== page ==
As a child, train travel for me meant being able to have a Cadbury chocolate bar from the mini vending machines on the train platform. Some things never change and this is still something I look forward to when travelling by train, whether in Britain or elsewhere. Being an admitted ‘chocoholic’ I had long planned to visit Cadbury World in Birmingham on one of my trips to England and was able to do so with some like-minded relatives a couple of years ago. What I hadn’t realized was the extent of the village that George Cadbury had built for his employees. I soon discovered that he was not the only philanthropist of his time and also visited Port Sunlight Village in Liverpool built by Lord Lever (Sunlight Soap) for his employees which you can find in a separate review on this site.
If you are also attracted to all things associated with the cocoa bean, I highly recommend a visit to Cadbury World. According to “A Passion for Chocolate” produced by Cadbury World, doctors in Europe were proclaiming the benefits of consuming chocolate as far back as the early 1700s. Unlike the doctors of today they weren’t focusing on dark chocolate.
As you approach the visitor’s centre, the chocolate aroma will draw you in. We booked our tickets on line and were given an 11:30 am entry time however it was not very busy so we were able to enter the exhibit area a bit earlier. The start of the exhibit was a bit like a theme park ride as we began the journey of the discovery of the cocoa bean in the Aztec jungle. At our next stop we learned about cocoa being brought to Europe and then onto Bull Street where John Cadbury started the business. We saw a mixture of videos amid recreated streets of London and Birmingham as we followed the creation of drinking chocolate and eventually Cadbury Dairy Milk that we all know and love. There was a very interesting section that demonstrated how some of the different Cadbury chocolate bars are made and another with advertisements over the years some of which were very familiar to us. Who would have thought that the Flake was first made in 1920, the Crunchie in 1929 and the Crème Egg in 1923? There was plenty of time for us to explore each of the sections and we never felt rushed. We watched chocolates being made by hand and by machine, and chocolates being packaged by the thousands. Did I mention that you receive numerous free samples as you are wandering through? One of my favourite parts was making our own chocolate-covered sweets. Mine was dairy milk covered jelly babies. I thought it might be a bit too sweet but it was not. The warm melted chocolate was the perfect addition to the sweet jelly babies. If you are making a day of it, there is a restaurant/café on the premises for light refreshments and lunches. You can check out the menu on the web site and see if there are any vouchers that will coincide with your visit. It would be a shame to visit and not have a Cadbury hot chocolate. And before you leave you can stock up on the latest treats at the world’s biggest Cadbury shop.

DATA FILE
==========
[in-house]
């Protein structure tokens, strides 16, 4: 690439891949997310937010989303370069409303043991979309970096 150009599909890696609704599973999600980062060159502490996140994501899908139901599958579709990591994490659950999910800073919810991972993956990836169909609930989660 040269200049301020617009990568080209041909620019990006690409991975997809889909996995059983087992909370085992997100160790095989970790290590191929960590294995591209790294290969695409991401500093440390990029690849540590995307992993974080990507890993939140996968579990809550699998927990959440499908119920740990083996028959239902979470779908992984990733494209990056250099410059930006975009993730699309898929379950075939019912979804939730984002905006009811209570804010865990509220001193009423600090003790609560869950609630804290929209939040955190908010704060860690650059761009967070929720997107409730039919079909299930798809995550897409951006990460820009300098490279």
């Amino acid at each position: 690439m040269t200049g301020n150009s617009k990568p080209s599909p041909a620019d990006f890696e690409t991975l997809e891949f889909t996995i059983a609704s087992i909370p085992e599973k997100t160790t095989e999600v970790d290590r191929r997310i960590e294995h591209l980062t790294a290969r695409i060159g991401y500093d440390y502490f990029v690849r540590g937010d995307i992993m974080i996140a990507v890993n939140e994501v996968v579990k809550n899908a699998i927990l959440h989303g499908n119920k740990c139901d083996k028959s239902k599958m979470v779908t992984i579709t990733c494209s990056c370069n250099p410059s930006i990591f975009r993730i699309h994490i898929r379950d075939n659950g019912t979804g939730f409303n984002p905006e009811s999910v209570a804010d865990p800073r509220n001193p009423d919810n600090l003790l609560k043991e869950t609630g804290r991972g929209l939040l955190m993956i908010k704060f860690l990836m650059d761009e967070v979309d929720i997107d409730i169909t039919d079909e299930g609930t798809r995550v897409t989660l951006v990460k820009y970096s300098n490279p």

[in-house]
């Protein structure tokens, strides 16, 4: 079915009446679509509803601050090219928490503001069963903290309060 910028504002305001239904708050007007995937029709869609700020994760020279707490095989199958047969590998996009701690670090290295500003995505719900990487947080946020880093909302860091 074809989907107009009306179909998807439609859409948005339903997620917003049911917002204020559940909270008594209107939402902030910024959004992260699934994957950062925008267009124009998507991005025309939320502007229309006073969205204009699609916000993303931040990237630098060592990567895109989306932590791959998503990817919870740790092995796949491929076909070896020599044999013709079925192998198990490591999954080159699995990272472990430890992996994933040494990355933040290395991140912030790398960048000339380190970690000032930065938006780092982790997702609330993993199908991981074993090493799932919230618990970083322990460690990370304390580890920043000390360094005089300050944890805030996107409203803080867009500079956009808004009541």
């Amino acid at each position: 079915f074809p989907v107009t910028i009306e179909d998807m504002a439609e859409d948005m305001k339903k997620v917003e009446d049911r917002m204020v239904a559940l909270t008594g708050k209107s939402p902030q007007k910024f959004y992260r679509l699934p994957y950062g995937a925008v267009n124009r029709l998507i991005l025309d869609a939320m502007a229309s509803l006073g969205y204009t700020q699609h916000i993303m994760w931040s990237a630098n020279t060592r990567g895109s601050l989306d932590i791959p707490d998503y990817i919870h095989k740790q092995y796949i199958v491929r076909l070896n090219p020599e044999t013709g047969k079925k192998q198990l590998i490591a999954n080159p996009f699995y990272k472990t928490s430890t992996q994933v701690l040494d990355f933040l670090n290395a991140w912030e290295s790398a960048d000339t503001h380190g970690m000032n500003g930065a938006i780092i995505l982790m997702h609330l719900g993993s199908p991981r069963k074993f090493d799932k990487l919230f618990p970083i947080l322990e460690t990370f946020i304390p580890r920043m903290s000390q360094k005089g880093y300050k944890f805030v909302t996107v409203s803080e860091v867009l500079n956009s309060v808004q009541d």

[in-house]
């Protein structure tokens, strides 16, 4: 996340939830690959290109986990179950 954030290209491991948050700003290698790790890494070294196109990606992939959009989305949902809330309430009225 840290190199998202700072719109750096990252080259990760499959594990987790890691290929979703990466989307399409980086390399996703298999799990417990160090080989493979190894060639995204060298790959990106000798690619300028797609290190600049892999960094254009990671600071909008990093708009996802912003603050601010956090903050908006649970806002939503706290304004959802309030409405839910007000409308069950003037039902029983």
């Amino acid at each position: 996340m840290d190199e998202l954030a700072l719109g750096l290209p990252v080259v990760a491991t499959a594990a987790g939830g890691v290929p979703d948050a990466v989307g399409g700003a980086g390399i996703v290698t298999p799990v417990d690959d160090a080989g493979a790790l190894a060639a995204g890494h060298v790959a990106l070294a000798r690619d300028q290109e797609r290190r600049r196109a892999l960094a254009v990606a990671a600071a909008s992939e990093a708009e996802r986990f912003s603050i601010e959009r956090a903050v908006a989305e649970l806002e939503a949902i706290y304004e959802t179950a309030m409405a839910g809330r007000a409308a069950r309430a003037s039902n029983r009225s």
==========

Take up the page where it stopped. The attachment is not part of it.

After a late lunch we also took a walk around the village which is very well kept. We saw the Rest House which is built in the style of a late medieval English Butter Market. It was a gift from the workers to George and Elizabeth Cadbury for their Silver Wedding Anniversary in 1913. We heard and then saw the 48 bells in the Carillon that is in the clock tower of the school built by the same couple. Our afternoon was rounded off by a visit to the Bournville Garden Centre.
An unexpected and interesting aspect of the visit was learning about Bournville Village which the Cadbury family built for their workers. The Cadbury’s were Quakers and very much believed that their staff should live and work in an area free of the pollution and stress associated with most manufacturing plants of the day. Although the village is part of the larger city of Birmingham today, when it was built it was in the country four miles south of the city. The village they commenced to build in 1893 is said to have revolutionized standards of living and working. Not only was it a healthier environment to work in, they eventually added affordable and healthy housing along with all manner of recreational services. At its height it contained a variety of style of homes, medical centre, community centre, school, recreation ground, swimming pool and its own train station. As we walked through the manufacturing area we saw old black and white film footage of the workers clocking off and heading out to the various areas of the village to pursue the different recreational activities provided. It showed a veritable hub of activity.
The Cadburys believed in supporting the establishment of trade unions and in providing pension plans for their staff. To this day, the Bournville Village Trust exists separate and apart from the Cadbury Company to provide a healthy community and affordable housing in which the residents have a say in how the trust is run. Worldwide the Cadbury Company has a reputation for giving back to the communities in which they do business and is considered an excellent place to work.
Current entry fees for Cadbury World are £14.75 for adults and £10.75 for children though a family of four can get in for £45. Also, if you book on line you will save 5%. If you are planning a visit the web site is worth checking out for special offers (such as the 2 for 1 Purple Thursdays) and for opening times as they vary almost on a weekly basis. The web site is also a good source for chocolate recipes?.
Websites you might find useful include: www.cadburyworld.co.uk for Cadbury World information www.bvt.org.uk for Bournville Village Trust and activities.